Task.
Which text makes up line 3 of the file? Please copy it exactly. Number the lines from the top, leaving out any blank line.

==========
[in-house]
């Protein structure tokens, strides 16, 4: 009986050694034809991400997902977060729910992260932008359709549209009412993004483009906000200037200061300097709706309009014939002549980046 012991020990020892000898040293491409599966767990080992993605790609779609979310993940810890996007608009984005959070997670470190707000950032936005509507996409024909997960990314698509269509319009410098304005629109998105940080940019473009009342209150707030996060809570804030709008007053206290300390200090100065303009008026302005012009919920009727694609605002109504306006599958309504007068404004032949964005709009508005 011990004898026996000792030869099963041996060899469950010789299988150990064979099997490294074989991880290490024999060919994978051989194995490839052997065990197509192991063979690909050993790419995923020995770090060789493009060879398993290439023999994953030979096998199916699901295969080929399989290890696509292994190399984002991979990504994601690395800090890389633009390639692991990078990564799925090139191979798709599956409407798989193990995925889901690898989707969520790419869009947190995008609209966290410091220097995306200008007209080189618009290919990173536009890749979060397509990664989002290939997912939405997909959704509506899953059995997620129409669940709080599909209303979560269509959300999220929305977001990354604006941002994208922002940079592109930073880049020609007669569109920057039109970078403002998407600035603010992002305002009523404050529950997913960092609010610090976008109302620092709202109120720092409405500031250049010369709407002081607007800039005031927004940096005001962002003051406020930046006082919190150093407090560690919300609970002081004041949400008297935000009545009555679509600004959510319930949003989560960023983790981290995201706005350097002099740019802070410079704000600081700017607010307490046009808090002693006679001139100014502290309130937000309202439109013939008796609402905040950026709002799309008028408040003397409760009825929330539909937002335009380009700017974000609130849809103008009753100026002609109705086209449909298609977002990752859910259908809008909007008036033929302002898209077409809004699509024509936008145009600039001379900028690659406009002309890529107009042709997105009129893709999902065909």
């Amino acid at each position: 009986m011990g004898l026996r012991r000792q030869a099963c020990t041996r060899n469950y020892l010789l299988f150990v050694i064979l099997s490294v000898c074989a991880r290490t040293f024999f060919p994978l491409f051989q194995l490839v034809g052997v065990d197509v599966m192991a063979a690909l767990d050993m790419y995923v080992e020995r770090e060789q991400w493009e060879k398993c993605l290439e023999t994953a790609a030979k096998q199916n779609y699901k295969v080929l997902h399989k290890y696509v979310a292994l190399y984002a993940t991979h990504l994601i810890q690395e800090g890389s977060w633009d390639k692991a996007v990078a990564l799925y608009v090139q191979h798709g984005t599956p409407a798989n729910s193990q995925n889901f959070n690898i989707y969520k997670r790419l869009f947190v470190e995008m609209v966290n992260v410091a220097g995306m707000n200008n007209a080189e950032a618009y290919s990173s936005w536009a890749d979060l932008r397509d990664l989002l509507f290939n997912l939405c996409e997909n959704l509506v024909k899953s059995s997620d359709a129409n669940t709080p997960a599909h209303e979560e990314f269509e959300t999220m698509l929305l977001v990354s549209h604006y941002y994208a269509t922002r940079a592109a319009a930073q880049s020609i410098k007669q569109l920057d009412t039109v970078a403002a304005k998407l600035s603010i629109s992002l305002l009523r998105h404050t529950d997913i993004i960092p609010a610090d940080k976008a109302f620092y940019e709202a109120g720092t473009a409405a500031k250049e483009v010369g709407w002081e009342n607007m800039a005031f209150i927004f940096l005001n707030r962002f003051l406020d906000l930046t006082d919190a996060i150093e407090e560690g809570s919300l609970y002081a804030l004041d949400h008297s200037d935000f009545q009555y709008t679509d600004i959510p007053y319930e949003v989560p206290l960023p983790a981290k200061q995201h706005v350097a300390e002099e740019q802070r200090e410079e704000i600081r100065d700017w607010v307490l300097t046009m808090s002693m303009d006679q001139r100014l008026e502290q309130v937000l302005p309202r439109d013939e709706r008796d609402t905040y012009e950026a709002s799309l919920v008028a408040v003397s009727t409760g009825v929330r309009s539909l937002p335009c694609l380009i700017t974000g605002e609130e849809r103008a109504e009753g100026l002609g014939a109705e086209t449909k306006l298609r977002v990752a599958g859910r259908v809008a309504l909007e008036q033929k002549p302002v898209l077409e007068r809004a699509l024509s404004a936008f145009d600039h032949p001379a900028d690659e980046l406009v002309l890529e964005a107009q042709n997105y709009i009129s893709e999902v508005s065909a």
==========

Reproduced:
């Amino acid at each position: 009986m011990g004898l026996r012991r000792q030869a099963c020990t041996r060899n469950y020892l010789l299988f150990v050694i064979l099997s490294v000898c074989a991880r290490t040293f024999f060919p994978l491409f051989q194995l490839v034809g052997v065990d197509v599966m192991a063979a690909l767990d050993m790419y995923v080992e020995r770090e060789q991400w493009e060879k398993c993605l290439e023999t994953a790609a030979k096998q199916n779609y699901k295969v080929l997902h399989k290890y696509v979310a292994l190399y984002a993940t991979h990504l994601i810890q690395e800090g890389s977060w633009d390639k692991a996007v990078a990564l799925y608009v090139q191979h798709g984005t599956p409407a798989n729910s193990q995925n889901f959070n690898i989707y969520k997670r790419l869009f947190v470190e995008m609209v966290n992260v410091a220097g995306m707000n200008n007209a080189e950032a618009y290919s990173s936005w536009a890749d979060l932008r397509d990664l989002l509507f290939n997912l939405c996409e997909n959704l509506v024909k899953s059995s997620d359709a129409n669940t709080p997960a599909h209303e979560e990314f269509e959300t999220m698509l929305l977001v990354s549209h604006y941002y994208a269509t922002r940079a592109a319009a930073q880049s020609i410098k007669q569109l920057d009412t039109v970078a403002a304005k998407l600035s603010i629109s992002l305002l009523r998105h404050t529950d997913i993004i960092p609010a610090d940080k976008a109302f620092y940019e709202a109120g720092t473009a409405a500031k250049e483009v010369g709407w002081e009342n607007m800039a005031f209150i927004f940096l005001n707030r962002f003051l406020d906000l930046t006082d919190a996060i150093e407090e560690g809570s919300l609970y002081a804030l004041d949400h008297s200037d935000f009545q009555y709008t679509d600004i959510p007053y319930e949003v989560p206290l960023p983790a981290k200061q995201h706005v350097a300390e002099e740019q802070r200090e410079e704000i600081r100065d700017w607010v307490l300097t046009m808090s002693m303009d006679q001139r100014l008026e502290q309130v937000l302005p309202r439109d013939e709706r008796d609402t905040y012009e950026a709002s799309l919920v008028a408040v003397s009727t409760g009825v929330r309009s539909l937002p335009c694609l380009i700017t974000g605002e609130e849809r103008a109504e009753g100026l002609g014939a109705e086209t449909k306006l298609r977002v990752a599958g859910r259908v809008a309504l909007e008036q033929k002549p302002v898209l077409e007068r809004a699509l024509s404004a936008f145009d600039h032949p001379a900028d690659e980046l406009v002309l890529e964005a107009q042709n997105y709009i009129s893709e999902v508005s065909a």